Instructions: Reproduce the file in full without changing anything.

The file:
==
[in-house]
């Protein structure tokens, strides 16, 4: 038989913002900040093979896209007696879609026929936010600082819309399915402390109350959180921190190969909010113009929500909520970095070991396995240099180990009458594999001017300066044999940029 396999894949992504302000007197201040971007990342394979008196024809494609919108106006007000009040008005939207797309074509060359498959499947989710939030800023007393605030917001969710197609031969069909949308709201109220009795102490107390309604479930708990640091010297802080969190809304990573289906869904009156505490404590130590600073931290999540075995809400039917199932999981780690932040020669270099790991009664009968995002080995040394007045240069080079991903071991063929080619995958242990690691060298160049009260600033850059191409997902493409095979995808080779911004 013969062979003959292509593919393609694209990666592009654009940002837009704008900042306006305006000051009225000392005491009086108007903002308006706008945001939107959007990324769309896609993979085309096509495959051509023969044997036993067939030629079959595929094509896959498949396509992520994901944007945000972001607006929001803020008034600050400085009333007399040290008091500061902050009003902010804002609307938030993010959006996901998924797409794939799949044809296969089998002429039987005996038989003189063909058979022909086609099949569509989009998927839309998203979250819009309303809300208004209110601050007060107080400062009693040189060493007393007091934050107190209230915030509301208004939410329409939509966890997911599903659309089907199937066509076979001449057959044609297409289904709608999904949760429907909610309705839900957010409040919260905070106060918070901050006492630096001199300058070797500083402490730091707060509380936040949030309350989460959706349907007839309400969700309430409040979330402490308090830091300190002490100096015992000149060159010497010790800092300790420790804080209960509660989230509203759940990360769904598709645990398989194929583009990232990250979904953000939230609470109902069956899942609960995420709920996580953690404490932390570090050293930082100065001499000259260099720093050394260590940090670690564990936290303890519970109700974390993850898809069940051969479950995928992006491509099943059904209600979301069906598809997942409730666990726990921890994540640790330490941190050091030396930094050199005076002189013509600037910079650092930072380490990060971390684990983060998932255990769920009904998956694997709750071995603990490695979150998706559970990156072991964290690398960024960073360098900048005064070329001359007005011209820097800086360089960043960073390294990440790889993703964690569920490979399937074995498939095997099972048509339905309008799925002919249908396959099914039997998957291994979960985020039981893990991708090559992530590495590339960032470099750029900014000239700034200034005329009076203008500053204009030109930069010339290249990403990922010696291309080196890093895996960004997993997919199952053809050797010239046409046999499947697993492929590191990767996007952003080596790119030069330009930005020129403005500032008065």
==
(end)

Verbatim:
[in-house]
């Protein structure tokens, strides 16, 4: 038989913002900040093979896209007696879609026929936010600082819309399915402390109350959180921190190969909010113009929500909520970095070991396995240099180990009458594999001017300066044999940029 396999894949992504302000007197201040971007990342394979008196024809494609919108106006007000009040008005939207797309074509060359498959499947989710939030800023007393605030917001969710197609031969069909949308709201109220009795102490107390309604479930708990640091010297802080969190809304990573289906869904009156505490404590130590600073931290999540075995809400039917199932999981780690932040020669270099790991009664009968995002080995040394007045240069080079991903071991063929080619995958242990690691060298160049009260600033850059191409997902493409095979995808080779911004 013969062979003959292509593919393609694209990666592009654009940002837009704008900042306006305006000051009225000392005491009086108007903002308006706008945001939107959007990324769309896609993979085309096509495959051509023969044997036993067939030629079959595929094509896959498949396509992520994901944007945000972001607006929001803020008034600050400085009333007399040290008091500061902050009003902010804002609307938030993010959006996901998924797409794939799949044809296969089998002429039987005996038989003189063909058979022909086609099949569509989009998927839309998203979250819009309303809300208004209110601050007060107080400062009693040189060493007393007091934050107190209230915030509301208004939410329409939509966890997911599903659309089907199937066509076979001449057959044609297409289904709608999904949760429907909610309705839900957010409040919260905070106060918070901050006492630096001199300058070797500083402490730091707060509380936040949030309350989460959706349907007839309400969700309430409040979330402490308090830091300190002490100096015992000149060159010497010790800092300790420790804080209960509660989230509203759940990360769904598709645990398989194929583009990232990250979904953000939230609470109902069956899942609960995420709920996580953690404490932390570090050293930082100065001499000259260099720093050394260590940090670690564990936290303890519970109700974390993850898809069940051969479950995928992006491509099943059904209600979301069906598809997942409730666990726990921890994540640790330490941190050091030396930094050199005076002189013509600037910079650092930072380490990060971390684990983060998932255990769920009904998956694997709750071995603990490695979150998706559970990156072991964290690398960024960073360098900048005064070329001359007005011209820097800086360089960043960073390294990440790889993703964690569920490979399937074995498939095997099972048509339905309008799925002919249908396959099914039997998957291994979960985020039981893990991708090559992530590495590339960032470099750029900014000239700034200034005329009076203008500053204009030109930069010339290249990403990922010696291309080196890093895996960004997993997919199952053809050797010239046409046999499947697993492929590191990767996007952003080596790119030069330009930005020129403005500032008065």